Mongolia eyes first nuclear power plant by 2020-MonAtom

* Mongolia sees foreign investment in nuclear energy sector to "be huge"

* MonAtom sees Japan nuclear crisis impact on industry short-term

By Rujun Shen

SINGAPORE, April 7 (Reuters) - Mongolia plans to have its first nuclear power plant by 2020 and build nuclear fuel production capacity by tapping the country's rich uranium resources, undeterred by the recent nuclear crisis in Japan, a senior official at the state-owned MonAtom LLC said on Thursday

Japan's nuclear crisis is not seen to have a lasting impact on the global nuclear industry, said Tsogtsaikhan Gombo, deputy chairman of MonAtom, which represents the government in mining and developing the country's uranium resources.

"We don't think it's a big problem for the industry as a whole. It's a little bit of set-back in time frame, but as a whole it will go on," said .

"We want green development and nuclear is the number one choice."

Mongolia has proven uranium reserves of about 80,000 tonnes, ranking it among the top ten in the world, and putting it on the map of mining giants, which have been attracted by world-class deposits such as the massive Oyu Tolgoi copper-gold project. [ID:nL3E7F70A3]

"We have the ambition to build the capability of nuclear energy in Mongolia, and the ambition to supply nuclear power plants in Northeast Asia with nuclear fuel," Gombo told reporters on the sidelines of a mining conference in Singapore.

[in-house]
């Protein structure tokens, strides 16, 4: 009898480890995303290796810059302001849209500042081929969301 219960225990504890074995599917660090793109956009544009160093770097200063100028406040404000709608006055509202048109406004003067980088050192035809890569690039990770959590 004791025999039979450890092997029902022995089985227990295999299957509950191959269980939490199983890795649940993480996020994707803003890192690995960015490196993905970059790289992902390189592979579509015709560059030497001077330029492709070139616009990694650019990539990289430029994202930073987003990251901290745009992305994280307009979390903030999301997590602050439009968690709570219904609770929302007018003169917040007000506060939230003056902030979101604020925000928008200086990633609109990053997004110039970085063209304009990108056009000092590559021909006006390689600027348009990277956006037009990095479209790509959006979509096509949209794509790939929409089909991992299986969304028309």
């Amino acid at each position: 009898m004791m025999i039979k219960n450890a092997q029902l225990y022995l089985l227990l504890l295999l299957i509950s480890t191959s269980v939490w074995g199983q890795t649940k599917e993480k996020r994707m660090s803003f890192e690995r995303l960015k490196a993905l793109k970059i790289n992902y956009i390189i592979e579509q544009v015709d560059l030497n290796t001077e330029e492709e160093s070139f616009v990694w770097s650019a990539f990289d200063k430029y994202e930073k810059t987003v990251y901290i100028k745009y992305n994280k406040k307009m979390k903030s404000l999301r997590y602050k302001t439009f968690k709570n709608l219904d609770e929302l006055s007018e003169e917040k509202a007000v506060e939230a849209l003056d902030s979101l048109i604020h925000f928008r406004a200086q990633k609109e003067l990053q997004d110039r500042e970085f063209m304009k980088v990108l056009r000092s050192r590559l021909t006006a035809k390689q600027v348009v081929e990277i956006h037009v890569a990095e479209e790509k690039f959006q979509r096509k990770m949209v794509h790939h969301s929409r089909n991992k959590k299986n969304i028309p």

GLOBAL COMPETITION

Gombo said the country is seeking investment from around the globe to develop its nuclear energy sector, adding that uranium reserves in the country could rise to above one million tonnes.

"Currently there is not much, but we expect there will be huge investment in Mongolia's nuclear energy sector, because the super powers are interested," said Gombo, adding that the United States, Russia and China are competing with each other to get into the country's nuclear sector.

But for the country sandwiched between Russia and China, choosing business partners is a delicate task, Gombo said.

"The government is quite selective, and is opting to cooperate with the most developed countries in the industry, like the United States, Japan and France," he said.

"I wouldn't say we don't want them (China and Russia), but we want a balance of interest."

Last October, Mongolia and France's governments signed an agreement to let France's Areva (CEPFi.PA: Quote) to explore and mine uranium in Mongolia, Areva said on its website (www.areva.com).

(Reporting by Rujun Shen)

Source:Reuters news service






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